Security: Bar-trained butches who are just as officious as anyone at Shoreline, but are such insane fans themselves that they understand that you really need to be 10 inches closer to Amy Ray

Sexiest chicks: Leather femmes with labia piercings

Food: Vegan hash brownies

Cost: Volunteer to clean the port-a-potties all week and you're in for free music and camping

Time: At least 72 hours

Public Service Booths: Dildo table with treehouse dressing room for trying on strap-ons

Not Allowed: Heterosexual braggadocio

Most Awesome Performer: Tracy Chapman

Clearly, when it comes to sheer fun, if you're female and can stand the heat and the flies, you're better off at a true Dyke-O-Rama. Lilith, with the exception of Ms. C., was a snooze. My buddy Cherry and I spent all of Suzanne Vega's set trying to compose a personal ad to help Cherry in mending her recently broken heart. We discussed various possibilities, and by the time Paula Cole mounted the stage, we'd settled on: "FUCKED-UP CHICK NEEDS A DATE, CALL 510-XXX-XXXX." I promised Cherry that Paula would have killer abs, and sure enough, she appeared in the exact same crop top she wears on MTV and performed the exact same dance steps and song phrasing that she does on the tube. The Paula Hologram! Next up was Jewel, who is adorable, with a bosom that belongs on the cover of a romance novel and the warm audience rapport of a Grand Ol' Opry star. Her hit song, "Who Will Save Your Soul," gave me goose bumps, but whenever she strayed from the topic of broken hearts, her space-case liberalism destroyed her sex appeal.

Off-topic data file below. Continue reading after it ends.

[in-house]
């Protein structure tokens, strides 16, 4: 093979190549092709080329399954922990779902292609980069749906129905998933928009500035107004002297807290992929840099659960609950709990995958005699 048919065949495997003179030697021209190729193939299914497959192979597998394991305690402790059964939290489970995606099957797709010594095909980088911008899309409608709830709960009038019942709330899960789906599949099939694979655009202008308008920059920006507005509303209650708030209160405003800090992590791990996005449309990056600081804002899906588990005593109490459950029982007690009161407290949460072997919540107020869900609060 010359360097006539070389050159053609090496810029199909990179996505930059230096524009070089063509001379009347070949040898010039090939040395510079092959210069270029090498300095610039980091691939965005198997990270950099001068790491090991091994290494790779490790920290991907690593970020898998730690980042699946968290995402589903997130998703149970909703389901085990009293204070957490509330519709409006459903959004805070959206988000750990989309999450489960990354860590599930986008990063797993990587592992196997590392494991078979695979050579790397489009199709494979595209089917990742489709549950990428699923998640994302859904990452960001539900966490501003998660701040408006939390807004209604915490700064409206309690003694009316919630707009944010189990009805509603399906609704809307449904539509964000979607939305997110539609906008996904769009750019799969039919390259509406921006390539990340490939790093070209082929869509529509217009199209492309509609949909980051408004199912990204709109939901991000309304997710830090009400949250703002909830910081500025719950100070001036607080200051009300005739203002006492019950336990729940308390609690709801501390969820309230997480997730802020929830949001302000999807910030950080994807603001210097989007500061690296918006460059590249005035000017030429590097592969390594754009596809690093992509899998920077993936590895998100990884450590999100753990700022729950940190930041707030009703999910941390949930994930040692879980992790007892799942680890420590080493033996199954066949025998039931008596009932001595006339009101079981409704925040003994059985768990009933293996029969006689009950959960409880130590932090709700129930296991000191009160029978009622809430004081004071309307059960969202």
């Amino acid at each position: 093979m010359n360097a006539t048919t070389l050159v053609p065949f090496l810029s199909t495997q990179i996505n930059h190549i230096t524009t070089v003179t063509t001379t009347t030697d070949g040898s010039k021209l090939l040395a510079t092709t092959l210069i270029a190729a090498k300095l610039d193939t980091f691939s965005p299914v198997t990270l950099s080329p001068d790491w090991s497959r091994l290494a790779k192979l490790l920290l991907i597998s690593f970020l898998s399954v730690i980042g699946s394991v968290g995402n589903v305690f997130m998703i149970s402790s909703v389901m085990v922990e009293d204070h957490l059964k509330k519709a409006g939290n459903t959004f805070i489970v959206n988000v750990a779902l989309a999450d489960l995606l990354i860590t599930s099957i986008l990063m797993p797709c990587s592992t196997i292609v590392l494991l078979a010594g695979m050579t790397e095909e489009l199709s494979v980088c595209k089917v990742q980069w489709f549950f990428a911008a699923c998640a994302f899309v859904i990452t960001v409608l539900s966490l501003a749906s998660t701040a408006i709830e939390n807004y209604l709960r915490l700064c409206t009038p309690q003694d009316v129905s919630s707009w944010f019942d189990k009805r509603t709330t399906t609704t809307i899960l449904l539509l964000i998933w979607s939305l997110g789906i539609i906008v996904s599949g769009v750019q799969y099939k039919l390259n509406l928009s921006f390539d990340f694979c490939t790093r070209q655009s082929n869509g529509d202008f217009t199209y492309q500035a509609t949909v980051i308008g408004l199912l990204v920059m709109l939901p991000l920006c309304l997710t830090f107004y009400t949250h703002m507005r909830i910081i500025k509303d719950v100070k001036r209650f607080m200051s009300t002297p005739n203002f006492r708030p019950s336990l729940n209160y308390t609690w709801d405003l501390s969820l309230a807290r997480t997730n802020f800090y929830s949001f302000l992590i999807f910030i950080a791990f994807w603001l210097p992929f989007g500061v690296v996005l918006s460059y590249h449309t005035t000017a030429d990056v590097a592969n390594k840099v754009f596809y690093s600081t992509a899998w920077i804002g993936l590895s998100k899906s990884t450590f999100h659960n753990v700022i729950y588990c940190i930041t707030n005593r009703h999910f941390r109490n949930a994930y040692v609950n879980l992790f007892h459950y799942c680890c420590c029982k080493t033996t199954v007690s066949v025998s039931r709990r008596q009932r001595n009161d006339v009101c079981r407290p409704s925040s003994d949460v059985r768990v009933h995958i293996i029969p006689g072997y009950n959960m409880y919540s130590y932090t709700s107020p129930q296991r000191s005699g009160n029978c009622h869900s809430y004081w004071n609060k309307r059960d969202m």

When Chapman arrived on stage, she, like some of my other heroines, showed me what a hole was for. Our mouths fell open when she started demonstrating her circular breathing on a digeridoo, and then we simply fell into her spell. Each song she began was like an old Dylan tune, a perfect poem of justice denied and love's cruel attachments. She can sing Dylan under a table, though.

Finally, McLachlan closed the show ... a sad time slot for a sad gal. She stopped between each quavering tune to thank us profusely for coming to "this incredible event," to celebrate "these amazing women." I think that was code for, "Don't hate me for following the only person in this concert who can write her way out of a paper bag."

But we didn't hate Sarah -- we guessed how hard it is to not be a big brave dyke/whore/menace and still try to copy the best and the wildest pioneers of women's music. Gosh, imitation is the sincerest form of flattery. I went straight home and put on my favorite Janis Joplin album really, really loud. Didn't they always say she loved to eat pussy?

Susie Bright

Susie Bright is the author of the new book "Full Exposure" and many other books, and the editor of the "Best American Erotica" series. For more columns by Bright, visit her website.